(4) Catheterization
(5) Pediatric urine collector
c. Fecal specimen
d. Sputum specimen
e. Swabs
(1) Throat
(2) Genital
(3) Wound
(4) Nasopharyngeal

2. Prepare, Process, and Examine Specimens
a. Proper labeling
b. Sources of contamination
c. Specimen preservation
(1) Refrigeration
(2) Fixative
d. Recordkeeping
e. Incubator
f. Centrifuge
g. Microscope
h. Inoculating a culture
i. Microbiologic slides
(1) Wet mount

3. Laboratory Quality Control/Quality Assurance
a. Testing protocols
b. Testing records and performance logs
c. Daily equipment maintenance
d. Calibration
e. Daily control testing
f. Monitor temperature controls
g. Reagent storage
h. CLIA-waived tests

4. Laboratory Panels and Performing Selected Tests
a. Urinalysis
(1) Physical
(2) Chemical
(3) Microscopic
(4) Culture
b. Hematology panel
(1) Hematocrit
(2) Hemoglobin
(3) Erythrocyte sedimentation rate
(4) Automated cell counts
(a) Red blood cell (RBC)
(b) White blood cell (WBC)
(c) Platelet
(5) Coagulation testing/INR
c. Chemistry/metabolic testing
(1) Glucose
(2) Kidney function tests
(3) Liver function tests
(4) Lipid profile
(5) Hemoglobin A1c
d. Immunology
(1) Mononucleosis test
(2) Rapid Group A Streptococcus test
(3) C-reactive protein (CRP)
(4) HCG pregnancy test
(5) H. pylori
(6) Influenza
e. Fecal occult blood/guaiac testing

T. Diagnostic Testing

1. Cardiovascular Tests
a. Electrocardiography (EKG/ECG)
(1) Perform standard 12-lead
(2) Lead placement
(3) Patient prep
(4) Recognize artifacts
(5) Recognize rhythms, arrhythmias
(6) Rhythm strips
b. Holter monitors
c. Cardiac stress test
2. Vision Tests
a. Color
b. Acuity/distance
(1) Snellen
(2) E chart
(3) Jaeger card
c. Ocular pressure
d. Visual fields

3. Audiometric/Hearing Tests
a. Pure tone audiometry
b. Speech and word recognition
c. Tympanometry

4. Allergy Tests
a. Scratch test
b. Intradermal skin testing

5. Respiratory Tests
a. Pulmonary function tests (PFT)
b. Spirometry
c. Peak flow rate
d. Tuberculosis tests/purified protein derivative (PPD) skin tests

6. Distinguish Between Normal/Abnormal Laboratory and Diagnostic Test Results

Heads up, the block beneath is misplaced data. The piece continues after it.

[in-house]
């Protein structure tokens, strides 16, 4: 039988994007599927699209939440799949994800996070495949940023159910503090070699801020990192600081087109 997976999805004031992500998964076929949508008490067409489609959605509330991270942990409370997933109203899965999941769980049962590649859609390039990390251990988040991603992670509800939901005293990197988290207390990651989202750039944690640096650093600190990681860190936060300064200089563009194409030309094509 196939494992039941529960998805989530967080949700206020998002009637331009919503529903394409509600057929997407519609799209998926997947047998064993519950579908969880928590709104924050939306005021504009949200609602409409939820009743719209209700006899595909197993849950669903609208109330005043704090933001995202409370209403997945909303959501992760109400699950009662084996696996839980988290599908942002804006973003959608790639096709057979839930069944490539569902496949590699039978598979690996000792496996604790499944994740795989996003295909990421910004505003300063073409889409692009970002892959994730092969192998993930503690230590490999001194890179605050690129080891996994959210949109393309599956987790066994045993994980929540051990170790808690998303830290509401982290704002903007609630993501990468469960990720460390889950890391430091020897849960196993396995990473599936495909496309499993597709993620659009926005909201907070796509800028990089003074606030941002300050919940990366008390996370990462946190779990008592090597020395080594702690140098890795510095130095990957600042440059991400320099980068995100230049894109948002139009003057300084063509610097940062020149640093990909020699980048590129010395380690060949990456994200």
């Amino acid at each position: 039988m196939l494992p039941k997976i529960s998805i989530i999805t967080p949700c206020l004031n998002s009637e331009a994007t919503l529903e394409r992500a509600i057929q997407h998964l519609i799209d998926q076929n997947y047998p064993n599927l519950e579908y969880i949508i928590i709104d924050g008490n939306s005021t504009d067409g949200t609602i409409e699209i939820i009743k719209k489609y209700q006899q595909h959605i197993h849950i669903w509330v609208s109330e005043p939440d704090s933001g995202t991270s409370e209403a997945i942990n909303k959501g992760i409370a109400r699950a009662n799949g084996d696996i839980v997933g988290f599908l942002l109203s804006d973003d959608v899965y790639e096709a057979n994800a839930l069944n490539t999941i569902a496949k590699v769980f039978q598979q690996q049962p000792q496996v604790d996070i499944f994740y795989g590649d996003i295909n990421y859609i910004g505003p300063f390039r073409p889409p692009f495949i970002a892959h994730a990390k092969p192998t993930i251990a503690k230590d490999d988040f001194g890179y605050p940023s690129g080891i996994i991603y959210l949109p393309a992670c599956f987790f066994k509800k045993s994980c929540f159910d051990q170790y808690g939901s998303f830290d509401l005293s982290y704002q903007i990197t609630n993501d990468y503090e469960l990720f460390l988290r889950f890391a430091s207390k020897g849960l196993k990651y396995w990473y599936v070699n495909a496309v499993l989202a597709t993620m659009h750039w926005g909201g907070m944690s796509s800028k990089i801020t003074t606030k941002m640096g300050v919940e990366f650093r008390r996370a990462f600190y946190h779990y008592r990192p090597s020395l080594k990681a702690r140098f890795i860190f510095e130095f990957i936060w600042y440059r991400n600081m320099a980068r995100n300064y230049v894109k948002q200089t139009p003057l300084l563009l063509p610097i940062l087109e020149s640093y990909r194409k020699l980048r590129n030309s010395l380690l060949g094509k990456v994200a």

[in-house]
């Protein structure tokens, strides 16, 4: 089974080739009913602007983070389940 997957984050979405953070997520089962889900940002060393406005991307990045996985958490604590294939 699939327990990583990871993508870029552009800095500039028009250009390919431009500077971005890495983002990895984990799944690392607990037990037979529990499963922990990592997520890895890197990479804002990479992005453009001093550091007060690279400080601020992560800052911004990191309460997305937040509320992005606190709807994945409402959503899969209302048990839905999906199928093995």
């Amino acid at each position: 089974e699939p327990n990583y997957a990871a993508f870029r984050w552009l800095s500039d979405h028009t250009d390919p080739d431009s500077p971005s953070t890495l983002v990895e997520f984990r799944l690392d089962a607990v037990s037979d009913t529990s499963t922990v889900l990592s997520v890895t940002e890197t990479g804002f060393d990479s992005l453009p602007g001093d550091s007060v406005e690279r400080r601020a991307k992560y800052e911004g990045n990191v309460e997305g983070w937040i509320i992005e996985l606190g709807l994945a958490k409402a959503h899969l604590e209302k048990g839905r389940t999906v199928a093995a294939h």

U. Pharmacology

1. Medications
a. Classes of drugs
b. Drug actions/desired effects
c. Adverse reactions
d. Physicians' Desk Reference (PDR)
e. Storage of drugs

2. Preparing and Administering Oral and Parenteral Medications
a. Dosage
(1) Metric conversion
(2) Units of measurements
(3) Calculations
b. Routes of administration
(1) Intramuscular
(a) Z-tract
(2) Subcutaneous
(3) Oral/sublingual/buccal
(4) Topical
(5) Inhalation
(6) Instillation (eye-ear-nose)
(7) Intradermal
(8) Transdermal
(9) Vaginal
(10) Rectal
c. Injection site
(1) Site selection
(2) Needle length and gauge
d. Medication packaging
(1) Multidose vials
(2) Ampules
(3) Unit dose
(4) Prefilled cartridge-needle units
(5) Powder for reconstitution
e. Six Rights of Medication Administration
(1) Right patient, right drug, right route, right time, right dose, right documentation

3. Prescriptions
a. E-prescribing
b. Controlled substance guidelines

4. Medication Recordkeeping
a. Reporting/documenting errors

5. Immunizations
a. Childhood
b. Adult
c. Recordkeeping
(1) Vaccine information statement (VIS)
d. Vaccine storage

V. Emergency Management/Basic First Aid
1. Assessment and Screening
a. Treatment algorithms/flow charts
b. Triage algorithms/flow charts

2. Identification and Response to Emergencies
a. Bleeding/pressure points
b. Burns
c. Cardiac and respiratory arrest
d. Foreign body obstruction
e. Choking
f. Diabetic ketoacidosis
g. Insulin shock